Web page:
The game is set in 2014, during what is variably called Operation Protective Edge or 2014 Gaza war. You are playing as the unnamed civilian in the early days of the conflict, who is soon forced to run and evacuate his daughter, Liyla. The game is very short, and to say anything more would lead to spoilers.
Rule of Cautious Editing Judgement probably applies here.
Liyla and the Shadows of War provides examples of the following tropes:
- A Million Is a Statistic: The game acts as a deconstruction of this. After you see a school get destroyed in an air strike, and then the same thing happen to an ambulance that had Liyla in it, the credits show that there was a total of 28 schools and 20 ambulances destroyed.
- Auto-Scrolling Level: One occurs after your wife, and Liyla's mother, dies, and your character and Liyla will have to run past the many destroyed homes, jumping over burning pieces of wreckage in their path.
- But Thou Must!: An intentional example. Whereas you get the choice of whether to approach the children on the beach and the UNRWA school or stay away from them, your only choice when the ambulance tells you they only have room for one patient is to tell them to take Liyla. Additionally, your first two branches are terminal leading to the restart button making them a non-choice.
- The Dead Have Names: The game portrays the episode when four boys playing soccer on the beach were killed by an attack. The credits cite the exact date that happened, and write their names and ages.
- Deliberately Monochrome: The entire game is in black and white, with spots of red color coming from incoming projectiles, jets, explosions and burning fire, finishing with blue for the dead civilians.
- Downer Ending: Your character sends Liyla off with the ambulance, but it gets blown up in an airstrike almost as soon as it drives off, killing everyone inside.
- Hollywood Darkness: Averted. The night is genuinely dark, and gets even darker after the power station gets destroyed in an air strike, turning out all of the lights. Then, though an Israeli plane drops a light bomb on a parachute, forcing you to hide for the entire time the bomb is in the air, else you'll get killed by a drone.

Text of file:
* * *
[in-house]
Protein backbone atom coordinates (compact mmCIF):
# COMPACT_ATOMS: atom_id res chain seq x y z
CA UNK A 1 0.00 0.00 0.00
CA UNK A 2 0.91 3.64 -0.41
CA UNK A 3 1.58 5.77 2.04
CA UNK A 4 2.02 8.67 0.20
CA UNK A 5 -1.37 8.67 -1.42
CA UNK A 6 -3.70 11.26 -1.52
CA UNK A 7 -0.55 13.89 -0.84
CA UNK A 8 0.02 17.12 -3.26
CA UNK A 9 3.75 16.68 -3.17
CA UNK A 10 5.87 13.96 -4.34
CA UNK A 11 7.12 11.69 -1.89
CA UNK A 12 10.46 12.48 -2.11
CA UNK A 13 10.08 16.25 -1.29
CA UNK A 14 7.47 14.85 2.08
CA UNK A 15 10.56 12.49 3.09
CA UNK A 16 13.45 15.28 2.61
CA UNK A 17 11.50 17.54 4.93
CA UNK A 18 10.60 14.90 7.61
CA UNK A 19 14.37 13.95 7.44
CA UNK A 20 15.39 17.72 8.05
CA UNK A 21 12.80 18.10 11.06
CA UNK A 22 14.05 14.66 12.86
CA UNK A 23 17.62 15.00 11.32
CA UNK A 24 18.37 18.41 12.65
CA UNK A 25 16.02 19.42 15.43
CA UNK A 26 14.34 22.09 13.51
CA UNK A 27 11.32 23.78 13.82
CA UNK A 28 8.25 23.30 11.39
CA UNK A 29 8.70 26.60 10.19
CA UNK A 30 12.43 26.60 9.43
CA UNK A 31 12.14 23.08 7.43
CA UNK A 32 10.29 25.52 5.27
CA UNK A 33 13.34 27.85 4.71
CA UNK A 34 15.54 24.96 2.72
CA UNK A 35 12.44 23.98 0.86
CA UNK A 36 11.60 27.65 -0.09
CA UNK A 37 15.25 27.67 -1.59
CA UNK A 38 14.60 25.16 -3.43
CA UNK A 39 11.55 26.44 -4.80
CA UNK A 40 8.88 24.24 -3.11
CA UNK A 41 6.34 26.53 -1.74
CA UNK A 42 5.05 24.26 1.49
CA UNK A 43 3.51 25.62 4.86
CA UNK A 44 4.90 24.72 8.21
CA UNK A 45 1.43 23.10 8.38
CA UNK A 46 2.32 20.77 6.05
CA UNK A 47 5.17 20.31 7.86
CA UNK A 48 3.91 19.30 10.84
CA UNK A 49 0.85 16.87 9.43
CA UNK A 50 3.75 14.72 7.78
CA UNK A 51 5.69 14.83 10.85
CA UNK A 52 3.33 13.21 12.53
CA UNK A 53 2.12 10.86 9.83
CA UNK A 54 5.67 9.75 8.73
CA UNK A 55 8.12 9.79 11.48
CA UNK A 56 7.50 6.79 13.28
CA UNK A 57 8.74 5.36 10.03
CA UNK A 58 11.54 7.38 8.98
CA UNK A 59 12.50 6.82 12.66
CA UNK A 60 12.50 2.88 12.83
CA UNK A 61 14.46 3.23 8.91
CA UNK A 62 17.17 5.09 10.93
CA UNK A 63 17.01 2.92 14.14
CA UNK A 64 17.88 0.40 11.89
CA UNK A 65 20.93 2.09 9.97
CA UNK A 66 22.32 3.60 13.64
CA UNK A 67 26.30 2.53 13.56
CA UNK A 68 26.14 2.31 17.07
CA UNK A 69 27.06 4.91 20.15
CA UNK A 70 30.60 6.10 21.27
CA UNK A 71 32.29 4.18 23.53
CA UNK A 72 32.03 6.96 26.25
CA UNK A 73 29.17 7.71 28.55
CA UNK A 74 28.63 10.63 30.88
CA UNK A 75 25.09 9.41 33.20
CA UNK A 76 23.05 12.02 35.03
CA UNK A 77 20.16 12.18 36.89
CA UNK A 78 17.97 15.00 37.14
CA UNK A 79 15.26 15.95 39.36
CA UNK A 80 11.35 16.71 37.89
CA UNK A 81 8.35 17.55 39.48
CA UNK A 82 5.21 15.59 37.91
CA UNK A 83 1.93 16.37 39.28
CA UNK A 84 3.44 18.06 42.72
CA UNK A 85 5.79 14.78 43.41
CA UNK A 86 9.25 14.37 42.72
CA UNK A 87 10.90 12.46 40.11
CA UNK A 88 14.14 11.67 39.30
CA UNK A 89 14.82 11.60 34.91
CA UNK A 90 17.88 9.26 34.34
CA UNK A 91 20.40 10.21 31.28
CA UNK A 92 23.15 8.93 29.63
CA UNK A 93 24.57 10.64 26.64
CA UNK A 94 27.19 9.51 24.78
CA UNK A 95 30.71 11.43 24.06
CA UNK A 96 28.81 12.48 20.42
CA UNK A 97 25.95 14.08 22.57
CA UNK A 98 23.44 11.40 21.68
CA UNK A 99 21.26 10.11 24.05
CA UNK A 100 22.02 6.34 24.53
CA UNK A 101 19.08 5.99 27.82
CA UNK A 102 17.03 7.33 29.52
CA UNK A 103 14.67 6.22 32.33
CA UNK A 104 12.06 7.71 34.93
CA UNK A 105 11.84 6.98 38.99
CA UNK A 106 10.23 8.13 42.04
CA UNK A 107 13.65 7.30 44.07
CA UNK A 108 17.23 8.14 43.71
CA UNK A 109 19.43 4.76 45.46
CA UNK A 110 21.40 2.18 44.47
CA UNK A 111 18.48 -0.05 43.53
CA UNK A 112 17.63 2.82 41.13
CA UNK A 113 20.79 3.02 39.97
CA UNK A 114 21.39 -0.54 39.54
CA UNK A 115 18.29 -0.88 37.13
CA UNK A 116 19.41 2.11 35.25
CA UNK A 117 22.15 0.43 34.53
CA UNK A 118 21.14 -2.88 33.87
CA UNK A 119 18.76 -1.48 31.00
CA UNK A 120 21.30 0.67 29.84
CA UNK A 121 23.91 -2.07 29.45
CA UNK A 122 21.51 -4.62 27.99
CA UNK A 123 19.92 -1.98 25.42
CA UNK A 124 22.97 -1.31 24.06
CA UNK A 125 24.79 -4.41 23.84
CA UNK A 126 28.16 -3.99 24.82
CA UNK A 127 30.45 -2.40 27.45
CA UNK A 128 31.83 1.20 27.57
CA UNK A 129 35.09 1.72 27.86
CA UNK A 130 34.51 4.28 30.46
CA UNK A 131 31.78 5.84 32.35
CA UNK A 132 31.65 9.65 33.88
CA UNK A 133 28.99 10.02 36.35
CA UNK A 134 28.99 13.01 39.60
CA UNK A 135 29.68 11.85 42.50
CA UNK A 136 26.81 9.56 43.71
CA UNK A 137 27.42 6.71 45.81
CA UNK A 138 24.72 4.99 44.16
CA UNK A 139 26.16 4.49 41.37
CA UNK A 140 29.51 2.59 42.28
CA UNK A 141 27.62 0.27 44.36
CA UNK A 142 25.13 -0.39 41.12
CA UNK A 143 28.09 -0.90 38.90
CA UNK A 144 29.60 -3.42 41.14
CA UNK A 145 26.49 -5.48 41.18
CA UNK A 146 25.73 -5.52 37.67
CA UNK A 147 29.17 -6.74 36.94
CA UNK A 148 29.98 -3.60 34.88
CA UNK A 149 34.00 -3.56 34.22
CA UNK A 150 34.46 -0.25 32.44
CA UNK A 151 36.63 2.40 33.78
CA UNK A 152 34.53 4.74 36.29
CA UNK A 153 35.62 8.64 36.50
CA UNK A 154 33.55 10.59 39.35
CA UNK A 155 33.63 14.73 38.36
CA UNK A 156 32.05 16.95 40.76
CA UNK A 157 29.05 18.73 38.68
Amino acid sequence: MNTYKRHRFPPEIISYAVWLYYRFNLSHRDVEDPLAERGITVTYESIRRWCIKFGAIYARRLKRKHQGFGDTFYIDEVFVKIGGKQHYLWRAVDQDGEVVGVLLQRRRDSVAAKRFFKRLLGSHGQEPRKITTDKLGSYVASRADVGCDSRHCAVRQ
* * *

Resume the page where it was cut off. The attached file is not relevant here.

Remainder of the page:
- Obligatory War Crime Scene: Starting with white phosphorous showering mother's body. In case the player isn't familiar with what was going on then, the credit-roll will mention its name and say it's evidence of a war crime.
- Schmuck Bait: Two particularly dark examples, requiring a timed response. You and Liyla will come by the children playing soccer on the beach, and be given a choice on whether you should approach them and tell them to follow you or stay away. They get killed immediately after, and Liyla will die with them if you let them approach. Then, you are given a choice of whether you should seek shelter in a school run by the UN agency, UNRWA. Of course, it gets bombed as well.
- Shown Their Work: The game's credits list the Palestinian casualties of that conflict, and how every episode in the game was based on something that actually happened in real life.
- Winged Soul Flies Off at Death: You'll see a blue orb fly off from the dead body of Liyla, which slowly turns into her silhouette, at which points it meets the same silhouette of her mother in the sky, before they both fly up and disappear. Then, dozens more souls appear in sight and do the same thing. Lastly, the credits show that happen to the boys.